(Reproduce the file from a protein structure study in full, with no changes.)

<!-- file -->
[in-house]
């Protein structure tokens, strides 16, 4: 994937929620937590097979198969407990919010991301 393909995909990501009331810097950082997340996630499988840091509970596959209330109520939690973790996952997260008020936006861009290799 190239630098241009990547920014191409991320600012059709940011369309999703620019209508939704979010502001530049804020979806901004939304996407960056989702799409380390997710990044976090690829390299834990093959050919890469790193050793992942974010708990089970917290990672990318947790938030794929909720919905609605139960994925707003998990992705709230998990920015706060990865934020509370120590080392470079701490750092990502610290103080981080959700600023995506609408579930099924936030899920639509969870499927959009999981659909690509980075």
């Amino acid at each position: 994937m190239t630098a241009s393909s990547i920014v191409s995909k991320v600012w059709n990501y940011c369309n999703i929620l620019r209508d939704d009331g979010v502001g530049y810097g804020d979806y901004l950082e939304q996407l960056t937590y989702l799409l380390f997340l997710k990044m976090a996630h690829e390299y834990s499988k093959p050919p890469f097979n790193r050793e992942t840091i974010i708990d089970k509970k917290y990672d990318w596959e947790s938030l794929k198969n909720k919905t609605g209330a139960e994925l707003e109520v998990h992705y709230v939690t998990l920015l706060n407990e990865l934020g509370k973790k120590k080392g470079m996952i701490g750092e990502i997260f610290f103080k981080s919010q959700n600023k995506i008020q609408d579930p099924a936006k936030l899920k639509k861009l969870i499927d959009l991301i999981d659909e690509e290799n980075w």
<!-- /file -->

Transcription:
[in-house]
């Protein structure tokens, strides 16, 4: 994937929620937590097979198969407990919010991301 393909995909990501009331810097950082997340996630499988840091509970596959209330109520939690973790996952997260008020936006861009290799 190239630098241009990547920014191409991320600012059709940011369309999703620019209508939704979010502001530049804020979806901004939304996407960056989702799409380390997710990044976090690829390299834990093959050919890469790193050793992942974010708990089970917290990672990318947790938030794929909720919905609605139960994925707003998990992705709230998990920015706060990865934020509370120590080392470079701490750092990502610290103080981080959700600023995506609408579930099924936030899920639509969870499927959009999981659909690509980075």
């Amino acid at each position: 994937m190239t630098a241009s393909s990547i920014v191409s995909k991320v600012w059709n990501y940011c369309n999703i929620l620019r209508d939704d009331g979010v502001g530049y810097g804020d979806y901004l950082e939304q996407l960056t937590y989702l799409l380390f997340l997710k990044m976090a996630h690829e390299y834990s499988k093959p050919p890469f097979n790193r050793e992942t840091i974010i708990d089970k509970k917290y990672d990318w596959e947790s938030l794929k198969n909720k919905t609605g209330a139960e994925l707003e109520v998990h992705y709230v939690t998990l920015l706060n407990e990865l934020g509370k973790k120590k080392g470079m996952i701490g750092e990502i997260f610290f103080k981080s919010q959700n600023k995506i008020q609408d579930p099924a936006k936030l899920k639509k861009l969870i499927d959009l991301i999981d659909e690509e290799n980075w």